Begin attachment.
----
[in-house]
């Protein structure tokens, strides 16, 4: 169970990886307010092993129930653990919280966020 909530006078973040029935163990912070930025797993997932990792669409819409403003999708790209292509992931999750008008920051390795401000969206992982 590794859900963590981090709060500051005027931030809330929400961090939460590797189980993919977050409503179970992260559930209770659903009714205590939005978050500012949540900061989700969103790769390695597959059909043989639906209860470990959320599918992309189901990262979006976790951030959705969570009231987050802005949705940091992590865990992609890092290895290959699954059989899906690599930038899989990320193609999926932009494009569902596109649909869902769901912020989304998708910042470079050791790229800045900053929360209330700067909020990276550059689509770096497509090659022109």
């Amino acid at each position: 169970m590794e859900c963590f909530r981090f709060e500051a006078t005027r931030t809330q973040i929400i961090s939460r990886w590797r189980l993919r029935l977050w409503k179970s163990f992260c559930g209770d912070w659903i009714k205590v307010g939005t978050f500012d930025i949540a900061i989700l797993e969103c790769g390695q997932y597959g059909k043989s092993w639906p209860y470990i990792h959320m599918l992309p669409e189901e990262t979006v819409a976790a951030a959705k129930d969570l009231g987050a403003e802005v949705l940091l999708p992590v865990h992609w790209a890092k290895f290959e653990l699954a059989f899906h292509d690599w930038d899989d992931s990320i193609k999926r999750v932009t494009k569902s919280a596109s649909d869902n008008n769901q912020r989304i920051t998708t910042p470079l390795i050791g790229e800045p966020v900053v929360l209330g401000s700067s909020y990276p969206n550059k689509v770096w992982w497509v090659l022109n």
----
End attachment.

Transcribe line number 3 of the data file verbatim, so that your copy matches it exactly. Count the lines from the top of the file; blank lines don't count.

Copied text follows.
């Amino acid at each position: 169970m590794e859900c963590f909530r981090f709060e500051a006078t005027r931030t809330q973040i929400i961090s939460r990886w590797r189980l993919r029935l977050w409503k179970s163990f992260c559930g209770d912070w659903i009714k205590v307010g939005t978050f500012d930025i949540a900061i989700l797993e969103c790769g390695q997932y597959g059909k043989s092993w639906p209860y470990i990792h959320m599918l992309p669409e189901e990262t979006v819409a976790a951030a959705k129930d969570l009231g987050a403003e802005v949705l940091l999708p992590v865990h992609w790209a890092k290895f290959e653990l699954a059989f899906h292509d690599w930038d899989d992931s990320i193609k999926r999750v932009t494009k569902s919280a596109s649909d869902n008008n769901q912020r989304i920051t998708t910042p470079l390795i050791g790229e800045p966020v900053v929360l209330g401000s700067s909020y990276p969206n550059k689509v770096w992982w497509v090659l022109n």